You can ask Microsoft or Apple about the issue(s) of
troubleshooting. They could each write a book, and their manuals show a lot of
work. Alas, no one can predict each scenario and correct it in advance.
These are a couple of subjects that will and do happen to many of
us. There are no 'totally inclusive' answers to events, but these will start to
help you. (Also, the green words are specific embroidery hints/tips/directions.)
1. Fabric shows some
movement, usually up & down, but it can be left to right.
a. This is generally
called ‘flagging.’ Your fabric is flapping in the breeze, aka hoop. There are
b. Poor hooping is a
significant cause of this matter. Check these for ideas:
c. Fabric is not taut
enough. This one is a difficulty for newbies. It does take practice to know
what "taut" actually means. That example is different for different
d. If you use felt,
push your thumb/finger in the center of the fabric. You will see there is a LOT
of 'give' there. Many instructors suggest using felt while you are learning. I
personally believe this is not a true method to show what your projects will
become. I avoid felt unless specific to my design. Get out all those scraps you
are hoarding and use them.
e. If you use denim,
that is an entirely different story. Denim is strong, has no 'give' (unless it
is a stretch fabric), and needs only a small amount of stabilizer. I use denim
as my 'starter,' training fabric. It will give you a sense of accomplishment!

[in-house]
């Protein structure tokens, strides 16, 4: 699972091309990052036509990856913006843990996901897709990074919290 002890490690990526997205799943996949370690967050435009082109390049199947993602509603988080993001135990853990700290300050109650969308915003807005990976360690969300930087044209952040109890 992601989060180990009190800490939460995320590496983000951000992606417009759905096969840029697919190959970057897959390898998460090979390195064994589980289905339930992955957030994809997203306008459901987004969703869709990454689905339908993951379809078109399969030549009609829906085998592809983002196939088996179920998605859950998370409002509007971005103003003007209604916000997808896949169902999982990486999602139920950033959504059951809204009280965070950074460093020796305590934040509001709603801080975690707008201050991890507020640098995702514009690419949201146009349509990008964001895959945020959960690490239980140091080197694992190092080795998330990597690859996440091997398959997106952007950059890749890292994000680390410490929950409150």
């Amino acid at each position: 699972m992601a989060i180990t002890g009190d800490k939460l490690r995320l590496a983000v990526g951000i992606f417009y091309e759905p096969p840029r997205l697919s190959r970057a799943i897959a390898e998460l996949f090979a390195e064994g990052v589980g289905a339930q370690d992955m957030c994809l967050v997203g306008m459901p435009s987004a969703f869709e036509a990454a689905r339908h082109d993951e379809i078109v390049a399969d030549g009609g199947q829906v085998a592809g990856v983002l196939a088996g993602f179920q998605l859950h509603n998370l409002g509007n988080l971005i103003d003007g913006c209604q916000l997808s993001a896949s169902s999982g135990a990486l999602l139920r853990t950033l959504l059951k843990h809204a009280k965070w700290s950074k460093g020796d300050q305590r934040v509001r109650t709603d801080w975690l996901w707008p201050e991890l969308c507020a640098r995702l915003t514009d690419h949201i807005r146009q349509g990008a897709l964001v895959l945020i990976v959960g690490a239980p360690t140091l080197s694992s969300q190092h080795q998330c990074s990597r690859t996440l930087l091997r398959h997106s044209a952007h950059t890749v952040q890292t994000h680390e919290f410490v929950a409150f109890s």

2. The hoop is not
a. Just like anything,
hoops suffer from 'fatigue.' The screw
can be stripped. The sides can have some give.
b. There could be minor
chips or hairline fractures that are not necessarily obvious. Shop around for
replacement hoops, the differences in prices are incredible. This investment
will pay for itself, as projects don't get ruined by misalignment or slippage.
c. Some 'experts' (I am
not among those, but I do have ideas as food for thought.) Say that a bend
needle can be the cause. A bent needle, or one that was not well made, is a
hazard ready to happen. This one can create a projectile that is likely headed
for your eye.
d. You can place felt
pieces to hold the hoops tightly.
Keep in mind that your experience may well differ from mine/experts/helpful friends. It is the devil in the details that we are trying to work against.
Your manufacturer's User's Guide also has a section for "Troubleshooting." I always recommend that you keep your guide close to your machine. I believe it is advantageous to play around with your machine, use denim, and try simple designs already in your machine. When you have some knowledge under your belt, then get into reading the guide. If you are unfamiliar with the wording, it is difficult to understand what you are reading.
Even if your machine is a few years old, you may well be surprised to find tips and tricks in the guide.
My Freebie this time is an item for welcoming family and friends into your world.
Embroiderers have a beautiful perspective on life. Thank you for joining me.